ADVERTISEMENT. Mr. Burke’s Reflections on the French Revolution first engaged my attention as the transient topic of the day; and reading it more for amusement than information, my indignation was roused by the sophistical arguments, that every moment crossed me, in the questionable shape of natural feelings and common sense. Many pages of the following letter were the effusions of the moment; but, swelling imperceptibly to a considerable size, the idea was suggested ivof publishing a short vindication of the Rights of Men. Not having leisure or patience to follow this desultory writer through all the devious tracks in which his fancy has started fresh game, I have confined my strictures, in a great measure, to the grand principles at which he has leveled many ingenious arguments in a very specious garb. A LETTER TO THE Right Honorable EDMUND BURKE. SIR, It is not necessary, with courtl...
I begin with an admission: Regardless of all political and economic theories, treating of the fundamental differences between various groups within the human race, regardless of class and race distinctions, regardless of all artificial boundary lines between woman's rights and man's rights, I hold that there is a point where these differentiations may meet and grow into one perfect whole. With this I do not mean to propose a peace treaty. The general social antagonism which has taken hold of our entire public life today, brought about through the force of opposing and contradictory interests, will crumble to pieces when the reorganization of our social life, based upon the principles of economic justice, shall have become a reality. Peace or harmony between the sexes and individuals does not necessarily depend on a superficial equalization of human beings; nor does it call for the elimination of individual traits and peculiarities. The problem that confron... (From : Anarchy Archives.)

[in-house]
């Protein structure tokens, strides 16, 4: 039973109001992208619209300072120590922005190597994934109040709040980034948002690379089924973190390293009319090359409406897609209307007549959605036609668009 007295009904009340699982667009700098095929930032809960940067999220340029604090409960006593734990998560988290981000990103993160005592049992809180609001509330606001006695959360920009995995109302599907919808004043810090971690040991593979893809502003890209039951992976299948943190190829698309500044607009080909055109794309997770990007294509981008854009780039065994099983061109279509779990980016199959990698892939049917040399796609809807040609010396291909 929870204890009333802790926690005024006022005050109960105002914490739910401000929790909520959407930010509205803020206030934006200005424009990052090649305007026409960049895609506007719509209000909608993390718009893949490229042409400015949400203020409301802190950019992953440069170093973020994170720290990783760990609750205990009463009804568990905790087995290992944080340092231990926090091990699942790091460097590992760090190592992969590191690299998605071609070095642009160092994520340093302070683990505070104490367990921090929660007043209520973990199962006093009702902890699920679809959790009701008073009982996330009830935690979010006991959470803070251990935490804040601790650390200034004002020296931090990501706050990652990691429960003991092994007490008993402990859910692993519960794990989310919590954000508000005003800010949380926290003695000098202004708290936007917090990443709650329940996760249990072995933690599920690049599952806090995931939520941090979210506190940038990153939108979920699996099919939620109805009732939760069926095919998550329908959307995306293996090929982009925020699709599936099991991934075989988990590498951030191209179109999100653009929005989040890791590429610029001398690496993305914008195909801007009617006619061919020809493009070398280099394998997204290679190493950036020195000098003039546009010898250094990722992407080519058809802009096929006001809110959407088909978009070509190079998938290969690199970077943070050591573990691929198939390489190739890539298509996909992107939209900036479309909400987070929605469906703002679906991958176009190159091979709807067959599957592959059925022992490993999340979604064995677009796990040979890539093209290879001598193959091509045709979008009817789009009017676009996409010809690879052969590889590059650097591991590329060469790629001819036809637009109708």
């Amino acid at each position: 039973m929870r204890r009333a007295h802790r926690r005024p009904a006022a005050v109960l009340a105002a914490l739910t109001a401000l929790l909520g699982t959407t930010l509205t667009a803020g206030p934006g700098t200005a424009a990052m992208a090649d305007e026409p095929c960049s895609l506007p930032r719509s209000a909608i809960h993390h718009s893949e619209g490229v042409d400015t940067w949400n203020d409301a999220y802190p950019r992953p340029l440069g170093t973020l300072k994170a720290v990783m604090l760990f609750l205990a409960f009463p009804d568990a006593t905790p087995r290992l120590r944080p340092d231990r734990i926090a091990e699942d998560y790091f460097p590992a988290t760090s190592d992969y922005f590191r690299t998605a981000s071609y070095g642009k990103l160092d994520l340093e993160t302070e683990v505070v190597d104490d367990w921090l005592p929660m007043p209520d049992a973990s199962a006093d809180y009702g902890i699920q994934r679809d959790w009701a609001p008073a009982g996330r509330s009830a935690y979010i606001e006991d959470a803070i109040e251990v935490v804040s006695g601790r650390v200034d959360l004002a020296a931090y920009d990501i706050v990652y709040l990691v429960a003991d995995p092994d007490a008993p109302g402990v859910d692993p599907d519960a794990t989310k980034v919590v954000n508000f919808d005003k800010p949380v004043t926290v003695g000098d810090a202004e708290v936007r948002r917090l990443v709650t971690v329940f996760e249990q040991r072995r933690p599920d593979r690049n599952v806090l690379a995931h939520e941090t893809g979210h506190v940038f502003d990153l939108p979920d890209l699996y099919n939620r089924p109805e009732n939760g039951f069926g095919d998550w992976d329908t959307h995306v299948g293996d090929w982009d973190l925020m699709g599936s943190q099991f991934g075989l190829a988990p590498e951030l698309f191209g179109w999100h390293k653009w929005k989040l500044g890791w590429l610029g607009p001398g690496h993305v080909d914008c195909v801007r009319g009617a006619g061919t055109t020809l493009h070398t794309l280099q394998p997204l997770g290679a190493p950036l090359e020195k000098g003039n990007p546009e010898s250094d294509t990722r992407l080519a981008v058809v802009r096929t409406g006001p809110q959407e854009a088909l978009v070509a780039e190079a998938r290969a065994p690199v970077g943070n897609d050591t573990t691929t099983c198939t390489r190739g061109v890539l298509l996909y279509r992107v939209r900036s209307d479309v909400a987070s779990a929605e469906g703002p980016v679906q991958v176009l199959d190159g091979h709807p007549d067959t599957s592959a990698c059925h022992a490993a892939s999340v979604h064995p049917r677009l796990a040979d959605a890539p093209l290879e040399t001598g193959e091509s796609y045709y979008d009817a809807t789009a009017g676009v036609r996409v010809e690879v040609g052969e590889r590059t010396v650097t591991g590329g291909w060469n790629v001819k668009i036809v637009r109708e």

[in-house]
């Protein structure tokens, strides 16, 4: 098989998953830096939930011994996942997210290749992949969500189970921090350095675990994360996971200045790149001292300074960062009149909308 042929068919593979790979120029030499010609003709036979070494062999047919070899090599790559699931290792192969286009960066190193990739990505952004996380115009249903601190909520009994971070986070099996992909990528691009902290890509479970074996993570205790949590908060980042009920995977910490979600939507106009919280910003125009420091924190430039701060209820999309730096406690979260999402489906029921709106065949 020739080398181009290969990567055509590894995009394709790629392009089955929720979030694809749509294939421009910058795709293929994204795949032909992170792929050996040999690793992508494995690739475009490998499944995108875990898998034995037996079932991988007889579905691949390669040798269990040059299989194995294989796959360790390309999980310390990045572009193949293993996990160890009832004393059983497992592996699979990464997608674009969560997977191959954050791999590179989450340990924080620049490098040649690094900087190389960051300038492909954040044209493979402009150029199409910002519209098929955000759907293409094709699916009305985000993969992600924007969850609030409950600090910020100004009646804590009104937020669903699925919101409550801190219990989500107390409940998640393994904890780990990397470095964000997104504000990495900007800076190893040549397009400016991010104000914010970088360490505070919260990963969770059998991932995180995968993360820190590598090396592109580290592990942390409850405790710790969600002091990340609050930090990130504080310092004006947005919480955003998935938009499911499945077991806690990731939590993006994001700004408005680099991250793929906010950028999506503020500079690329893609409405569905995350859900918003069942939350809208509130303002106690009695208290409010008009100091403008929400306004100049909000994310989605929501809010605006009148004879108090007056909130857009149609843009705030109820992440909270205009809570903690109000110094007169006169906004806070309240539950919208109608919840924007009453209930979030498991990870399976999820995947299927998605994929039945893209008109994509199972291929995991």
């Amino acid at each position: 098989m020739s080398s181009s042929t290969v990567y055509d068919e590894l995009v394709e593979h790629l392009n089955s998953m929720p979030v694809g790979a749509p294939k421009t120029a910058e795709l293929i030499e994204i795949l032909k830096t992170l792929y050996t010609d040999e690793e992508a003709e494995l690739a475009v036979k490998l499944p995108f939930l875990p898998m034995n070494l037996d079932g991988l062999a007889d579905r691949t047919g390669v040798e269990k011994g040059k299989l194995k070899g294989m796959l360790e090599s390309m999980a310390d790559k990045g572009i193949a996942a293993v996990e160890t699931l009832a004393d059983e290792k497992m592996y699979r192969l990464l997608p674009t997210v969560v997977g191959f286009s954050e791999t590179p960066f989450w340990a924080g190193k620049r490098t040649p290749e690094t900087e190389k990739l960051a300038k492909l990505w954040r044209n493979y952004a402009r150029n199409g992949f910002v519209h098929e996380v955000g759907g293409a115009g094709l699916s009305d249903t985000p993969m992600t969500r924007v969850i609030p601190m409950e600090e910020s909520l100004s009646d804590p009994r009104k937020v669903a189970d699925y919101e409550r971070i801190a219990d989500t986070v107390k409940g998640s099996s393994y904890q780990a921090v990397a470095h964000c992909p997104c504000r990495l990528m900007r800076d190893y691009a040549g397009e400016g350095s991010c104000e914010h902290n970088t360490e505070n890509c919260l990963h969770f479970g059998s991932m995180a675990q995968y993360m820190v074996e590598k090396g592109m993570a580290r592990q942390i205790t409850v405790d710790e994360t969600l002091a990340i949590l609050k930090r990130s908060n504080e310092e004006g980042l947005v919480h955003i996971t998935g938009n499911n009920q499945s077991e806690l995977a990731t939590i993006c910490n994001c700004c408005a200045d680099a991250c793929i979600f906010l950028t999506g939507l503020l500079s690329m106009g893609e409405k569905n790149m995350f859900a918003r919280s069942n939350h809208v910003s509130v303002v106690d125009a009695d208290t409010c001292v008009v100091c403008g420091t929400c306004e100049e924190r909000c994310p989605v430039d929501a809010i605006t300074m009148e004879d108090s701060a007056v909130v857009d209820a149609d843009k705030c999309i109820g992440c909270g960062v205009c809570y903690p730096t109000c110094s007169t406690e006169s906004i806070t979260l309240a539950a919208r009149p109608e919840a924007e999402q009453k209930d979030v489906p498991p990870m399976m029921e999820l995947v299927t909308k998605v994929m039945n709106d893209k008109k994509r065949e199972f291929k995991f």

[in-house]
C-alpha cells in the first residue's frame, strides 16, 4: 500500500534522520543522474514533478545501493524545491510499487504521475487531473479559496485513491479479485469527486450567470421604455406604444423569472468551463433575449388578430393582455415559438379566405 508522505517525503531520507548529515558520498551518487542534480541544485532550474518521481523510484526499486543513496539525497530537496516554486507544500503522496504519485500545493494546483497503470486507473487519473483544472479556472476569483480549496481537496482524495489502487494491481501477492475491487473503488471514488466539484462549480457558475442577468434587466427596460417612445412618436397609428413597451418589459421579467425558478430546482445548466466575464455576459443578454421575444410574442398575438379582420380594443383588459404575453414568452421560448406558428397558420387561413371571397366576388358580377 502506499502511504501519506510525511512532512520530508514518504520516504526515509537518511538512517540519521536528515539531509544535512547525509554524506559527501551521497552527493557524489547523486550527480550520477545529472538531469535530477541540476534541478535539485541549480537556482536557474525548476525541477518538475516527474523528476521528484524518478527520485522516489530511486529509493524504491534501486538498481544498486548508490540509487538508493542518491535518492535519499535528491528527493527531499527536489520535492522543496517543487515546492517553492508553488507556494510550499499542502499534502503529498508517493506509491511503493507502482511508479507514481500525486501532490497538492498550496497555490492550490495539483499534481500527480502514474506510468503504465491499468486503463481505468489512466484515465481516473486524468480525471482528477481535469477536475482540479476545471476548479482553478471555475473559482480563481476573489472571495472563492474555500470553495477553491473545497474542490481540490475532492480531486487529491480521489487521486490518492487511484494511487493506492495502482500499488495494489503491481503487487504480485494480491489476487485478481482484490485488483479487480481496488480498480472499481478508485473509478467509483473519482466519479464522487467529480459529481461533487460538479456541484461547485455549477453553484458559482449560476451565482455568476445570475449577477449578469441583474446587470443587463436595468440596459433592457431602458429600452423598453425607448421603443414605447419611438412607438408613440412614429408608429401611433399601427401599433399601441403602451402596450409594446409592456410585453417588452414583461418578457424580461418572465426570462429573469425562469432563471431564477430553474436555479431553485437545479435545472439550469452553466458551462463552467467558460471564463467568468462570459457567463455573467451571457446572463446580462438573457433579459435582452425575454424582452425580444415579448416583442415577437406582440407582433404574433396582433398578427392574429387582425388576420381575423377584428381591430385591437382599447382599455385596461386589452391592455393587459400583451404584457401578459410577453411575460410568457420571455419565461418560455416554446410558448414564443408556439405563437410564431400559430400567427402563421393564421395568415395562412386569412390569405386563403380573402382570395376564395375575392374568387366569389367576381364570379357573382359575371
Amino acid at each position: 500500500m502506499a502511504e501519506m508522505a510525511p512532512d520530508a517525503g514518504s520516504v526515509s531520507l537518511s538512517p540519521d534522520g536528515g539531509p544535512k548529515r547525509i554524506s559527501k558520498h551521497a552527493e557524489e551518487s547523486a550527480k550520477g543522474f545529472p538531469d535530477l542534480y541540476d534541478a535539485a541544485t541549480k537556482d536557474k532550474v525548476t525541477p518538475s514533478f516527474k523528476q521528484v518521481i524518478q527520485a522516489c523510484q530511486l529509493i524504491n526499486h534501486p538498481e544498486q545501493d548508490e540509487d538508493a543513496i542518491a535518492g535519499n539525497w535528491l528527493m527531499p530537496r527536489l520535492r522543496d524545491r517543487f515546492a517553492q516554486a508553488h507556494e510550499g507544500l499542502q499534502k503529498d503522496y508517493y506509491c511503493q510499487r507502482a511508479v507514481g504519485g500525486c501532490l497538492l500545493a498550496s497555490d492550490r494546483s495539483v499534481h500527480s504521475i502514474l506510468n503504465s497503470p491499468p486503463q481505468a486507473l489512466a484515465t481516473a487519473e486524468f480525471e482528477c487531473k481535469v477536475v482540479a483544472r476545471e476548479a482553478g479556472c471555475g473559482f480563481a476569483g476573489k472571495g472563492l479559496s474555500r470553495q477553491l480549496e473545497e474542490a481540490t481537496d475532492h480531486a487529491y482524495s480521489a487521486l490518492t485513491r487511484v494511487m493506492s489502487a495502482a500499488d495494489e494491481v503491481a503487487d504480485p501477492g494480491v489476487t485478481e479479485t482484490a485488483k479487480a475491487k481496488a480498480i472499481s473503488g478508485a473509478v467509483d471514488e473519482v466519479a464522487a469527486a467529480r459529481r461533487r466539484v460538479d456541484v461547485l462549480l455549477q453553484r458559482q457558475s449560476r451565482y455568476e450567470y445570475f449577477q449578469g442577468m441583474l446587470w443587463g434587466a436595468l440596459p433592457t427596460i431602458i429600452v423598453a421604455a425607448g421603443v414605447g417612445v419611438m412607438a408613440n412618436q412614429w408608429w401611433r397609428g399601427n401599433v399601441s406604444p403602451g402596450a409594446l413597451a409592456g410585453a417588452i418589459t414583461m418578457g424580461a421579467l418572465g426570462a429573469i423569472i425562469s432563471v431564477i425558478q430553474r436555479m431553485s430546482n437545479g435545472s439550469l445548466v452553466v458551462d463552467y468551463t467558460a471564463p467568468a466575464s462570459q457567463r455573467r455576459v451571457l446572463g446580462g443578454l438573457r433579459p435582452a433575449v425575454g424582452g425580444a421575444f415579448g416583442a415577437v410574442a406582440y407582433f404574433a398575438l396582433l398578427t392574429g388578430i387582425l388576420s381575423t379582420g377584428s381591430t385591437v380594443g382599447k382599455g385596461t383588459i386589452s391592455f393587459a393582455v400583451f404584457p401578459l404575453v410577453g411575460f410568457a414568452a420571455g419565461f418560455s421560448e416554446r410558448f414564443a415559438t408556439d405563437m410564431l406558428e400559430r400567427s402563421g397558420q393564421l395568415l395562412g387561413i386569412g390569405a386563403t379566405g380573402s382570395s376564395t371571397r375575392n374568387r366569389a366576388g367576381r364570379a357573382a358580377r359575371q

To the Editor of The Socialist: Believing it to be a principle of human nature for people to want to know what others think of them, I would like, for the benefit of workingwomen especially, to lay before your many readers a few extracts from an article entitled “Hints to Young Housekeepers,” printed in Scribner’s Magazine for January, 1879, as follows: Choice of Servants Unless they (the servants) have grown old in your service, it is better that servants should not be over forty, for many reasons. Cooks, chambermaids, and laundresses should be strong and active, wholesome and honest-looking, with clean hands, and no long backs, and reject finery. The better educated are more likely to understand their responsibility, and do their duty. For a waitress, you want good looks, an active and neat person, and quick motion. Engagement of Servants... (From : TheAnarchistLibrary.org.)